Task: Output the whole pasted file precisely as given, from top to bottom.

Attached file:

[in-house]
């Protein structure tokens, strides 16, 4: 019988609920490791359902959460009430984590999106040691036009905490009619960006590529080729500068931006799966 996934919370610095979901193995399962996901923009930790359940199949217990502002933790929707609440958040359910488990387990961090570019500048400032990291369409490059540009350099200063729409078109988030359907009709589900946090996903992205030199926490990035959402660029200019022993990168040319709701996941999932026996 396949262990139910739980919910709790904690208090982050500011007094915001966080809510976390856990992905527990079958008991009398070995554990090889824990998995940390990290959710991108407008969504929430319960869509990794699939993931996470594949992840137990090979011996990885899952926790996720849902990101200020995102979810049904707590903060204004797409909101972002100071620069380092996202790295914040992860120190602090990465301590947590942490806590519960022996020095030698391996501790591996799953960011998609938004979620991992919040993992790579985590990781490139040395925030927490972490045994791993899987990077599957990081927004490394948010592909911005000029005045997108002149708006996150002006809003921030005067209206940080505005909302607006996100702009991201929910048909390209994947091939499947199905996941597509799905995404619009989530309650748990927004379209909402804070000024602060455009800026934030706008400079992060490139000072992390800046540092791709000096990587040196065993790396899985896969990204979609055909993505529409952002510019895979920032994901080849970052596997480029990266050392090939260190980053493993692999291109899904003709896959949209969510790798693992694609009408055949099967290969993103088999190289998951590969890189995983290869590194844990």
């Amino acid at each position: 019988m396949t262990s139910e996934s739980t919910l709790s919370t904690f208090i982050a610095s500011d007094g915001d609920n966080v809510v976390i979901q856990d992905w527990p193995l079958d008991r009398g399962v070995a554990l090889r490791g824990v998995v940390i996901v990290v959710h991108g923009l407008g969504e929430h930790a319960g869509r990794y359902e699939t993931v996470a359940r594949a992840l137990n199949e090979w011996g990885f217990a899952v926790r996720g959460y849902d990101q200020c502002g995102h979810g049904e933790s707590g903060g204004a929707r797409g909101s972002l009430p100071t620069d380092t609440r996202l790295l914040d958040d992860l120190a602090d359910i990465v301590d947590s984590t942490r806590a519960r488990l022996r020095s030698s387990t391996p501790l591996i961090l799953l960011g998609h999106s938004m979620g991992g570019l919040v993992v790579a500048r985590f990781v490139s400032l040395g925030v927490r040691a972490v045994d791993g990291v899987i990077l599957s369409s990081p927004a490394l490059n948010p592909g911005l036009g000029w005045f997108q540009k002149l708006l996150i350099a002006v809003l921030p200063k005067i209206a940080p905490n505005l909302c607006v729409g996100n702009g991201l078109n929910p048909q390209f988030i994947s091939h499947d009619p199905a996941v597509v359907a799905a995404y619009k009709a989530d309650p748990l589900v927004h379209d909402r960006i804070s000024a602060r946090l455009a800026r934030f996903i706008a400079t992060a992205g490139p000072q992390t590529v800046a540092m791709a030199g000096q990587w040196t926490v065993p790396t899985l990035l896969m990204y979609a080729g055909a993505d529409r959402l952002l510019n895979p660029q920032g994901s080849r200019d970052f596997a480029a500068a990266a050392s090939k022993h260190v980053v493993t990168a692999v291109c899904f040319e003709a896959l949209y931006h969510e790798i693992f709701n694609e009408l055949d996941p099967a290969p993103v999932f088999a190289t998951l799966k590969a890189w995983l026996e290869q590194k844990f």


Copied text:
[in-house]
């Protein structure tokens, strides 16, 4: 019988609920490791359902959460009430984590999106040691036009905490009619960006590529080729500068931006799966 996934919370610095979901193995399962996901923009930790359940199949217990502002933790929707609440958040359910488990387990961090570019500048400032990291369409490059540009350099200063729409078109988030359907009709589900946090996903992205030199926490990035959402660029200019022993990168040319709701996941999932026996 396949262990139910739980919910709790904690208090982050500011007094915001966080809510976390856990992905527990079958008991009398070995554990090889824990998995940390990290959710991108407008969504929430319960869509990794699939993931996470594949992840137990090979011996990885899952926790996720849902990101200020995102979810049904707590903060204004797409909101972002100071620069380092996202790295914040992860120190602090990465301590947590942490806590519960022996020095030698391996501790591996799953960011998609938004979620991992919040993992790579985590990781490139040395925030927490972490045994791993899987990077599957990081927004490394948010592909911005000029005045997108002149708006996150002006809003921030005067209206940080505005909302607006996100702009991201929910048909390209994947091939499947199905996941597509799905995404619009989530309650748990927004379209909402804070000024602060455009800026934030706008400079992060490139000072992390800046540092791709000096990587040196065993790396899985896969990204979609055909993505529409952002510019895979920032994901080849970052596997480029990266050392090939260190980053493993692999291109899904003709896959949209969510790798693992694609009408055949099967290969993103088999190289998951590969890189995983290869590194844990």
């Amino acid at each position: 019988m396949t262990s139910e996934s739980t919910l709790s919370t904690f208090i982050a610095s500011d007094g915001d609920n966080v809510v976390i979901q856990d992905w527990p193995l079958d008991r009398g399962v070995a554990l090889r490791g824990v998995v940390i996901v990290v959710h991108g923009l407008g969504e929430h930790a319960g869509r990794y359902e699939t993931v996470a359940r594949a992840l137990n199949e090979w011996g990885f217990a899952v926790r996720g959460y849902d990101q200020c502002g995102h979810g049904e933790s707590g903060g204004a929707r797409g909101s972002l009430p100071t620069d380092t609440r996202l790295l914040d958040d992860l120190a602090d359910i990465v301590d947590s984590t942490r806590a519960r488990l022996r020095s030698s387990t391996p501790l591996i961090l799953l960011g998609h999106s938004m979620g991992g570019l919040v993992v790579a500048r985590f990781v490139s400032l040395g925030v927490r040691a972490v045994d791993g990291v899987i990077l599957s369409s990081p927004a490394l490059n948010p592909g911005l036009g000029w005045f997108q540009k002149l708006l996150i350099a002006v809003l921030p200063k005067i209206a940080p905490n505005l909302c607006v729409g996100n702009g991201l078109n929910p048909q390209f988030i994947s091939h499947d009619p199905a996941v597509v359907a799905a995404y619009k009709a989530d309650p748990l589900v927004h379209d909402r960006i804070s000024a602060r946090l455009a800026r934030f996903i706008a400079t992060a992205g490139p000072q992390t590529v800046a540092m791709a030199g000096q990587w040196t926490v065993p790396t899985l990035l896969m990204y979609a080729g055909a993505d529409r959402l952002l510019n895979p660029q920032g994901s080849r200019d970052f596997a480029a500068a990266a050392s090939k022993h260190v980053v493993t990168a692999v291109c899904f040319e003709a896959l949209y931006h969510e790798i693992f709701n694609e009408l055949d996941p099967a290969p993103v999932f088999a190289t998951l799966k590969a890189w995983l026996e290869q590194k844990f």